Back in October, I once more attended CSS Dev Conf, held at Hotel Monteleone in New Orleans – under the shadow of hurricane Nate. Lucky for us, it shifted last minute towards Mississippi. National Guard members, who were all over downtown and ready to fight Nate (I guess), went home packing.
After spending four days there, my personal highlights were:
- Parading the streets of the French Quarter with all the attendees and lead by a real New Orleans Jazz marching band. You get such a good vibe out of this.
- Taking part of a guided tour of the French Quarter and to get to know more about New Orleans rich history.
- Bourbon Street (and I’ll stop here).
CSS Grid on everyone’s lips
With CSS Grid Layout specs being shipped into browsers since last spring, it is pretty clear now that developers are starting to turn their back on floats and Flexbox to fuel their layout system.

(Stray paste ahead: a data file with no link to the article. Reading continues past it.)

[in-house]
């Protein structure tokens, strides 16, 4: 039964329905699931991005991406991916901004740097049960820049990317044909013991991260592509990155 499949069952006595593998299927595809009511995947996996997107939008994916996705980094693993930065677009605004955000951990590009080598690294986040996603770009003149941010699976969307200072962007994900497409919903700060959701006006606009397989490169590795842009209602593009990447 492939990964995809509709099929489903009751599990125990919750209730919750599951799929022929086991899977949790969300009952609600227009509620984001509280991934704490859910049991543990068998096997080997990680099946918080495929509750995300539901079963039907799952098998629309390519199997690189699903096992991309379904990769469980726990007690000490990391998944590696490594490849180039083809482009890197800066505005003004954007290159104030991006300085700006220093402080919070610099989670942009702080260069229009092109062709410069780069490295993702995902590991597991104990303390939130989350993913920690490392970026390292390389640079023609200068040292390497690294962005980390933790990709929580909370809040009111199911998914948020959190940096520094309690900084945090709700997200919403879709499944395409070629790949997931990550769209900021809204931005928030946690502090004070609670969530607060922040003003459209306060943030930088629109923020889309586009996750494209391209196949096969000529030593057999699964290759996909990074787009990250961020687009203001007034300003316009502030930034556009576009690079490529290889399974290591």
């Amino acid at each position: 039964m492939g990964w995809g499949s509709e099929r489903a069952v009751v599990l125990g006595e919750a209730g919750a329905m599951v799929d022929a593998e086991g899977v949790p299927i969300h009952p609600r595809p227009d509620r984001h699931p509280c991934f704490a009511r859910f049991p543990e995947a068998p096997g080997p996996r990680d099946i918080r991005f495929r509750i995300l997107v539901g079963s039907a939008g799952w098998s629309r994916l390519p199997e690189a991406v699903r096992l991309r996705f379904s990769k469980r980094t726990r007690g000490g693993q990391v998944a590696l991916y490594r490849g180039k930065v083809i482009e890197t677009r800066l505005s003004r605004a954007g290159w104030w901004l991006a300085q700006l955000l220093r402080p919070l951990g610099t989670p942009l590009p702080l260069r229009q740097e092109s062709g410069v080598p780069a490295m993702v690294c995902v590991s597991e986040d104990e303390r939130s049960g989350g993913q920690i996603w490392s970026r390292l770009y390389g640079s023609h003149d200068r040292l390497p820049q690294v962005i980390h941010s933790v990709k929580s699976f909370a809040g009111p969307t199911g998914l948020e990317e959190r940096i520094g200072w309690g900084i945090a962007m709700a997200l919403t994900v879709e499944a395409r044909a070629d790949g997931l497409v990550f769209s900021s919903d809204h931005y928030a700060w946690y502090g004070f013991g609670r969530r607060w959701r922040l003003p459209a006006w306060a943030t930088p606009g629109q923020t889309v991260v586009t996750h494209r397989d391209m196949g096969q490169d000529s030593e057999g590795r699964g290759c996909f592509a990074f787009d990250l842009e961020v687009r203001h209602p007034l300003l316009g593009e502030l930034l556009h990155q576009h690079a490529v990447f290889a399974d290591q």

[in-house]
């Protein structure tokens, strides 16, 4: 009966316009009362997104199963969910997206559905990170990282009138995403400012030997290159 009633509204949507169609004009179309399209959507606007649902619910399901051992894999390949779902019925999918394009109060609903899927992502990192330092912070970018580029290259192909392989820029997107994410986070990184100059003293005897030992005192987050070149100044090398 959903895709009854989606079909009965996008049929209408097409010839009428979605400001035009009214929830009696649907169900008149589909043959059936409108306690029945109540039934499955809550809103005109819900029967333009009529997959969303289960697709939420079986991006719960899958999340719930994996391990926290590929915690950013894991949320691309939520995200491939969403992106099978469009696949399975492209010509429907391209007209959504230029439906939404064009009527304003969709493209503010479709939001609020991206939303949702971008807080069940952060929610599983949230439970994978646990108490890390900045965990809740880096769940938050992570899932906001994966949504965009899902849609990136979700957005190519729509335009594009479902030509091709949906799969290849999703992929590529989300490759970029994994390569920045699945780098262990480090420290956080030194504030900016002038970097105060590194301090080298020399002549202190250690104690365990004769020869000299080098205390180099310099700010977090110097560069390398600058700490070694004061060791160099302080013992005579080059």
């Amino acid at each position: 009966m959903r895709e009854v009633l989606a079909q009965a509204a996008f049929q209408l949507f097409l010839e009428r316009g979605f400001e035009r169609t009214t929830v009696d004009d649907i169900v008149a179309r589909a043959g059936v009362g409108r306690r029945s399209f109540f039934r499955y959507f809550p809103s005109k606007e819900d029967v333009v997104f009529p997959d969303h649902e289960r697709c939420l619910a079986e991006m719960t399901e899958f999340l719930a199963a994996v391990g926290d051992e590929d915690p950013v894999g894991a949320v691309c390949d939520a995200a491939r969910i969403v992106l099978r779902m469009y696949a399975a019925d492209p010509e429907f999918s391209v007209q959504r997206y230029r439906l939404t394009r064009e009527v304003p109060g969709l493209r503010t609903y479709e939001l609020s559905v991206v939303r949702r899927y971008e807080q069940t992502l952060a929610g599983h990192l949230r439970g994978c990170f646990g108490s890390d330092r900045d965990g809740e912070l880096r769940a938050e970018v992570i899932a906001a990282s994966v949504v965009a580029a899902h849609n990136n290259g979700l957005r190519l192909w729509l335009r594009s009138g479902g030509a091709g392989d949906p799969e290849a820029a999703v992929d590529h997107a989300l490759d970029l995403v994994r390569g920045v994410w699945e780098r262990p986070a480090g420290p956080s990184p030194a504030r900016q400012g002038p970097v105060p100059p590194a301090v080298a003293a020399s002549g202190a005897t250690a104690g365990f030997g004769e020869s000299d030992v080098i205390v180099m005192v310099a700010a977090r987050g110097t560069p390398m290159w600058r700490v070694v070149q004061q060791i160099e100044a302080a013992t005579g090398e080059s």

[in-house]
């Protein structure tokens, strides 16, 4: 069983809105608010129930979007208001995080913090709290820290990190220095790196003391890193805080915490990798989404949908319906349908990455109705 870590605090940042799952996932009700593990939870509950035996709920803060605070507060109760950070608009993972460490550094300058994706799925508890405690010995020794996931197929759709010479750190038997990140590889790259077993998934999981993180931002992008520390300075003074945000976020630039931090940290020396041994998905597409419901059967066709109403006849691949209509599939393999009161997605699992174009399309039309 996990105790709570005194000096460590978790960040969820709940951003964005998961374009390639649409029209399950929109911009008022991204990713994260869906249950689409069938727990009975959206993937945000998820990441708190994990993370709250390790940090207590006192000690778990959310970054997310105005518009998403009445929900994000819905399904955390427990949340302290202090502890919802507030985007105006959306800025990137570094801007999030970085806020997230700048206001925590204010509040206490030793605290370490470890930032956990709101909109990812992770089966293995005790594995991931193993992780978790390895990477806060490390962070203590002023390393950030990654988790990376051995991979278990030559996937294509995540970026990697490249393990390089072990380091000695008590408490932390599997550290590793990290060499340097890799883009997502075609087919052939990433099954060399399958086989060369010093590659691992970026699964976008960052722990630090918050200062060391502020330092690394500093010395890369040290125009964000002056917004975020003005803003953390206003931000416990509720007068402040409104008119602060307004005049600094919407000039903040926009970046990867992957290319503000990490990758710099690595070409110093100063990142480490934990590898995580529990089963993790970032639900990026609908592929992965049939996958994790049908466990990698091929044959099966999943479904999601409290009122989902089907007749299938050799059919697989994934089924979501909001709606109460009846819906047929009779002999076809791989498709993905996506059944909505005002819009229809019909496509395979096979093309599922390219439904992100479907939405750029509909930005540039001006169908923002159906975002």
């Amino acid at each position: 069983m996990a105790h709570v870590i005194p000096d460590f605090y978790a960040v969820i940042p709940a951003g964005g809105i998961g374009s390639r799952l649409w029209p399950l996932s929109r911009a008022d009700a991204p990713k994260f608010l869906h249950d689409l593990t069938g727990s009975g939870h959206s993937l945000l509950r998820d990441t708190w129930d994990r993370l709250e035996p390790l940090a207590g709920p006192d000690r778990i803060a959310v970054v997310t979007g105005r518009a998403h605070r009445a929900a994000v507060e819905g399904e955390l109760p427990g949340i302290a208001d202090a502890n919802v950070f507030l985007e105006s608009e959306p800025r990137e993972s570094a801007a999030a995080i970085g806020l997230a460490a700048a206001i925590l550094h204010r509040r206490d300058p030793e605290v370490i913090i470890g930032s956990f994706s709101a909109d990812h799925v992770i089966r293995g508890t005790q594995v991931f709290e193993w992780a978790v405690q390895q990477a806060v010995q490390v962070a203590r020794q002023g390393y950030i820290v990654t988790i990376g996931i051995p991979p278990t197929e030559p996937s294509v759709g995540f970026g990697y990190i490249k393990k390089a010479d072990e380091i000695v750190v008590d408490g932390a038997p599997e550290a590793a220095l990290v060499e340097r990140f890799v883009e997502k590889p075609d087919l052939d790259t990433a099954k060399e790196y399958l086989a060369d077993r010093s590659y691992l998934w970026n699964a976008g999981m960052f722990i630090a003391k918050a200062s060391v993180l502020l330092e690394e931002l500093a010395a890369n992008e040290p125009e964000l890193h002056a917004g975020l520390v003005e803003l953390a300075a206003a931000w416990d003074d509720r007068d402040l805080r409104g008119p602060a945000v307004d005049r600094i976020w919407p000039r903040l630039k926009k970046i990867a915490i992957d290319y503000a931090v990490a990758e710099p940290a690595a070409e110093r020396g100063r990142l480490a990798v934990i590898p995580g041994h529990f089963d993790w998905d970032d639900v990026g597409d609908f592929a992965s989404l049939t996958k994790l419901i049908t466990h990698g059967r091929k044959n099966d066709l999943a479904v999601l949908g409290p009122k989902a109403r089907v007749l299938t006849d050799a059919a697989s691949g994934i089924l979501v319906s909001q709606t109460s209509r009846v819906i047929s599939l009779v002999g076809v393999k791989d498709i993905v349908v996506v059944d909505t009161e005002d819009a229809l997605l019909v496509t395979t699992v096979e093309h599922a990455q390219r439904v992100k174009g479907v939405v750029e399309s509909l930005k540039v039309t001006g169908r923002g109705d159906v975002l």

Floats for instance have been used for the longest time to position elements horizontally within a container and in relation with its preceding siblings. The basic example for a 2-column layout would be:
Now let’s do that with CSS Grid:
Neat, right? A lot less boilerplate to mitigate floats impact on the outer element. This example is just the tip of the iceberg of all the possibilities offered by Grid Layout. In a more concise way, its newly introduced properties give a more control over the child positioning — both vertical and horizontal. In my opinion, this greatly reduces the need for a third-party framework when it comes page layout.
Lately I was tasked to redo the news page for our client Juno Beach Centre. The requirement for the index page was that certain posts needed more emphasis than others. So our designer Véronique came up with this layout where posts marked as important were doubled in size…width and height-wise. Here was my first opportunity to take what I’ve learned at the conference for a spin.
This was fun, but brief.
You can check out the final result